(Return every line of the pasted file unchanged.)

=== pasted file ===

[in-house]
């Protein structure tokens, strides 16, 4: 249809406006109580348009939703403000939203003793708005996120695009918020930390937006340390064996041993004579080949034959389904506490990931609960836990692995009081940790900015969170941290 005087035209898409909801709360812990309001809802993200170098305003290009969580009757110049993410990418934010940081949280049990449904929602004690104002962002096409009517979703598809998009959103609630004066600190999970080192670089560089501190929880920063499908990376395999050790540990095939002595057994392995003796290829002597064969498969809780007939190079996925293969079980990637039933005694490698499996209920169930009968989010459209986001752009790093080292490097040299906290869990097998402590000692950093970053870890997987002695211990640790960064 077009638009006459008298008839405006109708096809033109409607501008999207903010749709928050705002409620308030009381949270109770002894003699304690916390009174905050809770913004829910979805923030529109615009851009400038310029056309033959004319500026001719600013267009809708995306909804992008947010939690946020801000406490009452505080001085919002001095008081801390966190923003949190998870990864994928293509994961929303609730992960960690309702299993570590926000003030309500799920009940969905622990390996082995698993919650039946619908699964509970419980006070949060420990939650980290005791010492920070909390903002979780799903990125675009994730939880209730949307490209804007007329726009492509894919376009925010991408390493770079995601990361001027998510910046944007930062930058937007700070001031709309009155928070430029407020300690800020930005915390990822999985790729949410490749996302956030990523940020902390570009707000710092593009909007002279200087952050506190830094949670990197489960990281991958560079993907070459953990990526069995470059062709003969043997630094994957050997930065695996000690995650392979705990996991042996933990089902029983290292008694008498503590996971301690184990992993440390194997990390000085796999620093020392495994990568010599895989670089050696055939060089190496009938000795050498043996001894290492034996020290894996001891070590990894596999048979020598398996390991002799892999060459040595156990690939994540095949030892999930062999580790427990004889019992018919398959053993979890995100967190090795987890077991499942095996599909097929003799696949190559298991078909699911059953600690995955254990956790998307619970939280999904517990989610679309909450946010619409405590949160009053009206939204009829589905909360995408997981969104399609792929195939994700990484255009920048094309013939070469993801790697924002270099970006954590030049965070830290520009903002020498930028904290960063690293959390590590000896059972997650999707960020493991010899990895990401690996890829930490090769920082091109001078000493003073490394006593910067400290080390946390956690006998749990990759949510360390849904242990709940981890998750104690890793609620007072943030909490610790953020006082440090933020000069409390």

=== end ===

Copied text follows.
[in-house]
């Protein structure tokens, strides 16, 4: 249809406006109580348009939703403000939203003793708005996120695009918020930390937006340390064996041993004579080949034959389904506490990931609960836990692995009081940790900015969170941290 005087035209898409909801709360812990309001809802993200170098305003290009969580009757110049993410990418934010940081949280049990449904929602004690104002962002096409009517979703598809998009959103609630004066600190999970080192670089560089501190929880920063499908990376395999050790540990095939002595057994392995003796290829002597064969498969809780007939190079996925293969079980990637039933005694490698499996209920169930009968989010459209986001752009790093080292490097040299906290869990097998402590000692950093970053870890997987002695211990640790960064 077009638009006459008298008839405006109708096809033109409607501008999207903010749709928050705002409620308030009381949270109770002894003699304690916390009174905050809770913004829910979805923030529109615009851009400038310029056309033959004319500026001719600013267009809708995306909804992008947010939690946020801000406490009452505080001085919002001095008081801390966190923003949190998870990864994928293509994961929303609730992960960690309702299993570590926000003030309500799920009940969905622990390996082995698993919650039946619908699964509970419980006070949060420990939650980290005791010492920070909390903002979780799903990125675009994730939880209730949307490209804007007329726009492509894919376009925010991408390493770079995601990361001027998510910046944007930062930058937007700070001031709309009155928070430029407020300690800020930005915390990822999985790729949410490749996302956030990523940020902390570009707000710092593009909007002279200087952050506190830094949670990197489960990281991958560079993907070459953990990526069995470059062709003969043997630094994957050997930065695996000690995650392979705990996991042996933990089902029983290292008694008498503590996971301690184990992993440390194997990390000085796999620093020392495994990568010599895989670089050696055939060089190496009938000795050498043996001894290492034996020290894996001891070590990894596999048979020598398996390991002799892999060459040595156990690939994540095949030892999930062999580790427990004889019992018919398959053993979890995100967190090795987890077991499942095996599909097929003799696949190559298991078909699911059953600690995955254990956790998307619970939280999904517990989610679309909450946010619409405590949160009053009206939204009829589905909360995408997981969104399609792929195939994700990484255009920048094309013939070469993801790697924002270099970006954590030049965070830290520009903002020498930028904290960063690293959390590590000896059972997650999707960020493991010899990895990401690996890829930490090769920082091109001078000493003073490394006593910067400290080390946390956690006998749990990759949510360390849904242990709940981890998750104690890793609620007072943030909490610790953020006082440090933020000069409390």